Colorectal cancer is a leading cause of cancer mortality worldwide and it is estimated that up to 75% of cases can be linked to modifiable risk factors, such as poor diet quality, alcohol consumption, and smoking. As part of the 2019 Global Burden of Disease study, a systematic analysis of data from 204 countries (1990-2019) estimated the incidence, mortality, and disability-adjusted life years (DALYs) linked to colorectal cancer. Globally, the main contributors to colorectal cancer DALYs were a diet low in milk (15.6%), smoking (13.3%), and a diet low in calcium (12.9%).
Globally, colorectal cancer is the third leading cause of cancer deaths and the second leading cause of cancer-related disability-adjusted life years (DALYs). It is estimated that 70-75% of colorectal cancer cases are linked to modifiable risk factors, such as smoking, alcohol consumption, sedentary behaviour, and a diet high in processed meats and low in fruit and vegetables. In the context of the 2019 Global Burden of Disease study, a systematic analysis of data from 204 countries estimated the incidence, mortality, and DALYs linked to colorectal cancer between 1990 and 2019, with additional considerations for age, sex, and geographical location.
Between 1990 and 2019, the worldwide incidence of colorectal cancer more than doubled, with annual cases rising from 824,098 to 2.17 million during this period. Both colorectal cancer mortality and DALYs followed similar trends, with 2019 rates being approximately twofold those of 1990. After results were standardised for age, the incidence of colorectal cancer in 2019 remained greater than that of 1990 (22.2 vs 26.7 per 100,000 person-years). Increases were higher in countries with a lower sociodemographic index (a measure of sociodemographic development). Researchers speculated that this may be partly attributable to lifestyle shifts and improved screening accessibility in the context of rapid economic growth. In countries with a high sociodemographic index, the age-standardised incidence and death rates generally remained similar or decreased, although increases in new cases and age-specific rates were observed in younger individuals (20-49 years).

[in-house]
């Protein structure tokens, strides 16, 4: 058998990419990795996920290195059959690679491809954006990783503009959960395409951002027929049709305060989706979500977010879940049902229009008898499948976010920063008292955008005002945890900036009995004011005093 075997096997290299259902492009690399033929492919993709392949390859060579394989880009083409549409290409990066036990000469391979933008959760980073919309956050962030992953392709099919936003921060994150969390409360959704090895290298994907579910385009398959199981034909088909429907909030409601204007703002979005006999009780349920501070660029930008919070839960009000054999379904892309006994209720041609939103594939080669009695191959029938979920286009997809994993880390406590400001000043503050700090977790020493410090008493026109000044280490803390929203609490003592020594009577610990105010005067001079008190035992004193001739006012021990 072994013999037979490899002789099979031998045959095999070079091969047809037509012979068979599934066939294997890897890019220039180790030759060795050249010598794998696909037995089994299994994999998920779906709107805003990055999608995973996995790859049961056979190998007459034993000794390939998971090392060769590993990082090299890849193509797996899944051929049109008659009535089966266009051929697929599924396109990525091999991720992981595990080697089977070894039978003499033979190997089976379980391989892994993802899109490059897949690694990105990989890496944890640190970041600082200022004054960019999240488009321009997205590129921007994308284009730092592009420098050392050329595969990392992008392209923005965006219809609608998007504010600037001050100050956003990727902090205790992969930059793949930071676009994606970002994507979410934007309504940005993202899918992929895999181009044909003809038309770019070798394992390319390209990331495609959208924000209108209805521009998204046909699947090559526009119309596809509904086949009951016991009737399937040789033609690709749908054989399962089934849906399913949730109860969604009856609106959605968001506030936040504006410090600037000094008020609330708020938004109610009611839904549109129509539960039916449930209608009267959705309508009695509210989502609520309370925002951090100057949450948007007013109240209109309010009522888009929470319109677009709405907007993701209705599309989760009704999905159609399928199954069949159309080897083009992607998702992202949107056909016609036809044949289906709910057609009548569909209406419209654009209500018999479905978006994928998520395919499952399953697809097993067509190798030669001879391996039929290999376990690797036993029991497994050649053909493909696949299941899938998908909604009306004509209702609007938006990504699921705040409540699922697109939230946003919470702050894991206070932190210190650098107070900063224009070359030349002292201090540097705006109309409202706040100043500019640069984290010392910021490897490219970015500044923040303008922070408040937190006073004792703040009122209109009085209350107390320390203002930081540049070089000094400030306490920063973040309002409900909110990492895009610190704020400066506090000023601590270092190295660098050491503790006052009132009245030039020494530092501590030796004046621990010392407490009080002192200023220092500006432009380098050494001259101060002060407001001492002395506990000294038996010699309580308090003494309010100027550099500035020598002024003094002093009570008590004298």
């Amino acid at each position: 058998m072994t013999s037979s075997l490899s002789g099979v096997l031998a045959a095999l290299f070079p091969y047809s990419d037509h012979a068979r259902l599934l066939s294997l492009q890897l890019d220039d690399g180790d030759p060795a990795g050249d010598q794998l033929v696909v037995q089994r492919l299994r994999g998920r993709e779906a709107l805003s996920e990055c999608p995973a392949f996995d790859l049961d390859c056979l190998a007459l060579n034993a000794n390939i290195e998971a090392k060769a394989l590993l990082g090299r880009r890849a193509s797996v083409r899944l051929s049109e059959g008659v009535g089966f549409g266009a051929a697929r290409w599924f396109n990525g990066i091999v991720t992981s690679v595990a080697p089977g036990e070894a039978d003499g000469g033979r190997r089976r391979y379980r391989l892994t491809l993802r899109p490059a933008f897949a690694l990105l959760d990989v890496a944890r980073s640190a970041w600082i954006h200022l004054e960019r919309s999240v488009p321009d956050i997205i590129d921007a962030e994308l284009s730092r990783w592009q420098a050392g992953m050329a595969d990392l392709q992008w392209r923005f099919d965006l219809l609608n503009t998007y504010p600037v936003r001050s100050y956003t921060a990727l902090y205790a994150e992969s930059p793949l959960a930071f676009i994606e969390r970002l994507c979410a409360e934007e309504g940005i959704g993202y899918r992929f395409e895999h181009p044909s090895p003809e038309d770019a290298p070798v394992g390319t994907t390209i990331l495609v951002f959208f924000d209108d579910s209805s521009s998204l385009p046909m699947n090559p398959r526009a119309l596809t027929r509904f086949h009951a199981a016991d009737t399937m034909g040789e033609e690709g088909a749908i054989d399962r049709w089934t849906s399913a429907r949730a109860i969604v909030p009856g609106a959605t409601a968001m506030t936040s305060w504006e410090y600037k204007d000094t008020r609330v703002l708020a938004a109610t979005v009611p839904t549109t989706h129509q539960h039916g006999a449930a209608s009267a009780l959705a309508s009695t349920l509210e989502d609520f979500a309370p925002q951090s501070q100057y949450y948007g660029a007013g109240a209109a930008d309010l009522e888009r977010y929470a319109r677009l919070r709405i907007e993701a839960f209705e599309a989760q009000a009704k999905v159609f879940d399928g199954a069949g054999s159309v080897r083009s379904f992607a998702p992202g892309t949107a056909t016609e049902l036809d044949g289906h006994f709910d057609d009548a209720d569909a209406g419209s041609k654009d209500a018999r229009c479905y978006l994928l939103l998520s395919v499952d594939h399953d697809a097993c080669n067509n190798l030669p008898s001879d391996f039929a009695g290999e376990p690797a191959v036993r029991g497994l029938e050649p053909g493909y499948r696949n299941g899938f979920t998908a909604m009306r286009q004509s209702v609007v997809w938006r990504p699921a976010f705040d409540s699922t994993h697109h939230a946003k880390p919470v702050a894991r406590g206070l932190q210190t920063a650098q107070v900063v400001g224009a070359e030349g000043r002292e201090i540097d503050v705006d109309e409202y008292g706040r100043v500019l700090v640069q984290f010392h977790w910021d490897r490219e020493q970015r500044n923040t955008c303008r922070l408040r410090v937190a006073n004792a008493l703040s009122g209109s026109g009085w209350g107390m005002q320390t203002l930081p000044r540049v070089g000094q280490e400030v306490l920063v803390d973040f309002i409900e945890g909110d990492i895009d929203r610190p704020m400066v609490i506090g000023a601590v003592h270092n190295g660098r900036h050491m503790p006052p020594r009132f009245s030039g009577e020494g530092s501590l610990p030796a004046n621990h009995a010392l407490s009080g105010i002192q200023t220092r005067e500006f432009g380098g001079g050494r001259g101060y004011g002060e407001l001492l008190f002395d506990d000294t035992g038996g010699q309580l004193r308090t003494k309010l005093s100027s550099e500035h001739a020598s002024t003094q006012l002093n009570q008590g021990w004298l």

DALYs, which consider both years of life lost and years lived with a related disability, estimate the years of healthy life lost. Overall, males had a higher incidence colorectal cancer as well as related deaths and DALYs than women. At the global level, the main contributors to colorectal cancer DALYs were a diet low in milk (15.6%), smoking (13.3%), a diet low in calcium (12.9%), and alcohol use (9.9%). The severity of risk factors varied by sex and geographic region. For example, globally, alcohol use accounted for 13.9% in men but only 4.5% in women. Conversely, DALYs caused by a diet low in milk or a diet low in calcium were similar between men and women (15.8 vs 15.5% and 13.6 vs 12.0%, respectively). Geographically, diets low in milk or low in calcium were the two highest DALY contributors in Sub Saharan Africa and Asian, with the exclusion of high-income Asian Pacific. In North America, a diet low in milk accounted for 8.8% of DALYs, while smoking was the highest DALY contributor (15.5%).
This study highlights the relevance of targeting modifiable risk factors in colorectal cancer prevention. From a global perspective, strategies such as dietary and lifestyle modifications, early screening among high-risk individuals, and improved treatment options will be key in achieving an overall reduction in colorectal cancer incidence, deaths, and DALYs.